As will be clear from
the heading, this book has been out
for more than seven years. I had always
intended to review it and the very recent
appearance of John Dressler’s ‘Alan
Rawsthorne Bio-Bibliography’ gave
me the opportunity to consider it.
It forms an extremely
useful supplement to Stephen Banfield’s
highly detailed if congested Finzi biography
(Faber), now in paperback. It is a complement
to that book and indeed to the biography
‘that is to come’; the one that everyone
has awaited for years - the study by
These Greenwood Press
Bio-Bibliographies follow a certain
formula.. They are more in the nature
of resource books than providing intrinsically
engaging reading in their own right.
This one has its preoccupation with
lists of this and that leavened by two
biographical narratives covering 22
of the 200 pages. The first is by his
friend and collaborator, the composer,
editor and pianist Howard Ferguson.
The second is by John Dressler himself
who, in personable and attractive style,
touches in the details around the Ferguson
narrative while producing an essay that
is readable in its own right.
The Dressler study
is further filled out by fifteen smaller
personal tributes and profiles. These
are from singers (Stephen Varcoe, Ian
Partridge), instrumentalists (John Denman,
Yo-Yo Ma, Alan Hacker), fellow composers
(Robin Milford and John Scott) and conductors
(Stephen Cleobury and Paul Spicer).
The book is laid out
in three further Parts and seven Appendices.
These form the meat of what is on offer.
Finzi’s output was
not large. It is covered in 44 pages
organised by genre (e.g. Solo Songs;
Works for voice and orchestra, Arrangements
and Editions). Each entry lists full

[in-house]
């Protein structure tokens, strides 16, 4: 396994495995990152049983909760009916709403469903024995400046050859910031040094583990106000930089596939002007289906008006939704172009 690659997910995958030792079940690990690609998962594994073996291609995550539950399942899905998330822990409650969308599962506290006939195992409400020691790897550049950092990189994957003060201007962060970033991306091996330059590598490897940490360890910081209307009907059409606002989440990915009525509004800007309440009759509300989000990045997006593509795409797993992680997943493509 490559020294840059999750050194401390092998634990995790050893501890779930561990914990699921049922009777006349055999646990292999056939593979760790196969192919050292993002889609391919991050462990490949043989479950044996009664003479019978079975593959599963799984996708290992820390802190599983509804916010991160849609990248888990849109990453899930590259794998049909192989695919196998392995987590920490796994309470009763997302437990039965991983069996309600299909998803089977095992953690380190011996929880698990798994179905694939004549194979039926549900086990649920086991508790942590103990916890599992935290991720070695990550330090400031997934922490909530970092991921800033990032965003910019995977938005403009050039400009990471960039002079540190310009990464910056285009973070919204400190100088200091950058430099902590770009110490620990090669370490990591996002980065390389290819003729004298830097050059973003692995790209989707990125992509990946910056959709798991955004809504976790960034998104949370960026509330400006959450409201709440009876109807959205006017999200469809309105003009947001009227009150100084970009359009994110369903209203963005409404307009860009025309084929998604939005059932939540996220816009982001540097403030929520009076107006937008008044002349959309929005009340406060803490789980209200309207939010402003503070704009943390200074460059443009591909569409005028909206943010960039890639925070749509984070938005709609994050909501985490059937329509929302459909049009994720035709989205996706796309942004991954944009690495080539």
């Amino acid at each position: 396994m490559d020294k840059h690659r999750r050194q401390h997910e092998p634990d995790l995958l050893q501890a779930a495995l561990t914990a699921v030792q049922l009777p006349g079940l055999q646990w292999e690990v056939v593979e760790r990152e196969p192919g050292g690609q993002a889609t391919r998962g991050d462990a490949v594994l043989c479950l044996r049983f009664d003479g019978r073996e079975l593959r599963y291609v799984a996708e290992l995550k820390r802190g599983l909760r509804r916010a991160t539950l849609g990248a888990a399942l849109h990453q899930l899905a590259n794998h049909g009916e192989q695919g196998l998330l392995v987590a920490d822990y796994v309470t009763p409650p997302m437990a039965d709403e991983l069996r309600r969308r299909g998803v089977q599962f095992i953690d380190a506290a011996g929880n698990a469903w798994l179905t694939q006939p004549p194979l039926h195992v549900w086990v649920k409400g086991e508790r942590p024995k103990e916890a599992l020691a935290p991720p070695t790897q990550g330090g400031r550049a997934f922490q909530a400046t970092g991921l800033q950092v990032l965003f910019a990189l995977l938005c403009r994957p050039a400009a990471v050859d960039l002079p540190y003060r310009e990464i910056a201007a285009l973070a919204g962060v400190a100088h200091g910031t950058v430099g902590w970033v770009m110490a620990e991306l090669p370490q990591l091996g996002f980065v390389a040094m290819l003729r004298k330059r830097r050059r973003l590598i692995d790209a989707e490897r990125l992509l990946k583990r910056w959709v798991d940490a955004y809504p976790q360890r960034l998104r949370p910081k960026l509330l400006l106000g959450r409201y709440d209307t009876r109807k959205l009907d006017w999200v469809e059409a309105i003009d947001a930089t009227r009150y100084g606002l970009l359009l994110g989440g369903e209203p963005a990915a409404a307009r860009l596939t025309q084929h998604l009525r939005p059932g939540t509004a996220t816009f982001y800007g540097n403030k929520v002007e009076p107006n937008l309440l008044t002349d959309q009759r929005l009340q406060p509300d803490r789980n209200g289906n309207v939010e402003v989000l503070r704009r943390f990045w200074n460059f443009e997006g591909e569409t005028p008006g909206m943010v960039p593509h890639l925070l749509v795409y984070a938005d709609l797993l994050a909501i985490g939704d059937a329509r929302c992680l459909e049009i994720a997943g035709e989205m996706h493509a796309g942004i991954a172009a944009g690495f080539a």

title details, cross-references to other
parts of the book as well as details
of premieres and other significant performances
(a few fascinating surprises here).
The Discography rattles through the
growing ranks of CDs and previously
cassettes and LPs and 78s. Also listed
are private archive recordings. I had
understood that the original broadcast
of the Cello Concerto (Christopher Bunting,
1956) had been recorded but it is not
listed here. This part of the book has
dated most with the vigorous recording
scene adding new recordings and reissues
of older CDs and LPs. The Bibliography
lists the usual press cutting details,
articles and the writings by Finzi as
well as correspondence held by the BBC
Data Centre at Caversham Park, Reading.
The Appendices cover:
the make up of cycles and sets, an alphabetical
list of works, a chronological list,
a list by opus number, a list of song
sketches, a list of Hardy song sketches
and the Oxford manuscript collection.
Finally there is an
invaluably detailed index.
Typography and printing
is excellent with high definition in
the print and a sober but attractive
orange-brick coloured vinyl bind.
Finzians who may have
joined the ‘select’ since 1997 should
be reminded of this book and should
order it now. It remains uniquely valuable.